Finally his lips reached her own, starving for comfort and for claim, and he melted into their icy depths. Oh, so deep…deep, deep, deep down…he wanted to drown in that aching beauty that once gushed from her soul, to pour himself out in the act of loving her.

     Oh, yes, he realized now…it did not have to be mutually exclusive. Love and desire could be tangled up together, even though he had long forgotten just how intense such a union of factors could be. He wanted the flame of her life to burn through the essence of his being, but all that was left to him was the ashen casket of her body. The absence of even a spark stung more than a thousand battle wounds.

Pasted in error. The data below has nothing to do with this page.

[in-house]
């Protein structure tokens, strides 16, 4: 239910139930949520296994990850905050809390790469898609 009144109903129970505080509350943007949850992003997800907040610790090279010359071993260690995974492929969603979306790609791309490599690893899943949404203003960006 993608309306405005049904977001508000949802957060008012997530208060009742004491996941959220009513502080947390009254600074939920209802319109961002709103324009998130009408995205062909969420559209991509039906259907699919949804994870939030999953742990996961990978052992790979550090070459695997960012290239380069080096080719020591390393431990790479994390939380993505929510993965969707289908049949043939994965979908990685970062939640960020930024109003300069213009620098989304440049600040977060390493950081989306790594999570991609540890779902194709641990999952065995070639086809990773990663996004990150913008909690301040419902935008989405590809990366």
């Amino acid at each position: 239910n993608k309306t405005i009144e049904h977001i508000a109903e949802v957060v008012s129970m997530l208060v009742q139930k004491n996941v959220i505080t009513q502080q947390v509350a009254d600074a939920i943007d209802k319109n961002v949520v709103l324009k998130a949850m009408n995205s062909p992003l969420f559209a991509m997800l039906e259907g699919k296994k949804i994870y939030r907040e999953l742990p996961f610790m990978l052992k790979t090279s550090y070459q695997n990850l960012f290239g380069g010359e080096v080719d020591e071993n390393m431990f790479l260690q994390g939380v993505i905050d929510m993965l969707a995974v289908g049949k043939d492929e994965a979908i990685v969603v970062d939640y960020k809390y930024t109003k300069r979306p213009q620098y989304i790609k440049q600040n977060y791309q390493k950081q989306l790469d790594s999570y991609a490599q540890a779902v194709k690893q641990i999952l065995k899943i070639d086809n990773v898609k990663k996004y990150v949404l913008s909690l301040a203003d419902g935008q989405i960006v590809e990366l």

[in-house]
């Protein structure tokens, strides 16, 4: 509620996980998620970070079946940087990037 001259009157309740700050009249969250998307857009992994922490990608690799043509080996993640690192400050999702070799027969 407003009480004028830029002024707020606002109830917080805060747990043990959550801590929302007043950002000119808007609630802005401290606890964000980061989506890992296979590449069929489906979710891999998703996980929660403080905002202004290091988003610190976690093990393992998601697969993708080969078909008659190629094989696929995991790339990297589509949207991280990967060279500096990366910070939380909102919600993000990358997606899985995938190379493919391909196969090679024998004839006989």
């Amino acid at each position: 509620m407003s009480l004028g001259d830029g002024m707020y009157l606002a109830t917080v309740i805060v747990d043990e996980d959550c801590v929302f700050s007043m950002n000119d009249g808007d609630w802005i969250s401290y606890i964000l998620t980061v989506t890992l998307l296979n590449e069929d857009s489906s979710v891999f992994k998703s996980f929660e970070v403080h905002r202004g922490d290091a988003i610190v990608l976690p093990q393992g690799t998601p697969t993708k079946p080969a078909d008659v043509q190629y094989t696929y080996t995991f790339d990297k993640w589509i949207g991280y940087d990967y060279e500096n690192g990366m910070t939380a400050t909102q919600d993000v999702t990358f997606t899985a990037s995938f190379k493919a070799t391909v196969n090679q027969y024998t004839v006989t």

“Don’t…leave me…alone,” he pleaded, and the tears ran down his face onto her own. “Come back…come back to me…or…take me with you…”

    His lips found her neck, and he kissed it passionately along the line of incision, as if loving her brokenness might somehow put her back together.

     “Tyrion, come, come now…”

     It was Sauriel, using his name for the first time, ushering him away from the corpse.

     “But she needs me…she has nightmares…without me…”

     “She’s at peace now,” she choked, gently lifting him out of the chair.

     He was fast losing himself, too weak and sorrowful to fight or protest as she carried him back to the cot. Ordinarily, he would have given her a verbal thrashing for treating him like some toddler, but now he was beyond caring about appearances. All his pride, his anger, his nerve, his wit, and what would have been his natural thirst for revenge against his lady’s murderers were evaporating in a pool of pain, sinking into a sickened slumber. There was almost no will left; only shock and a shutting down of the senses.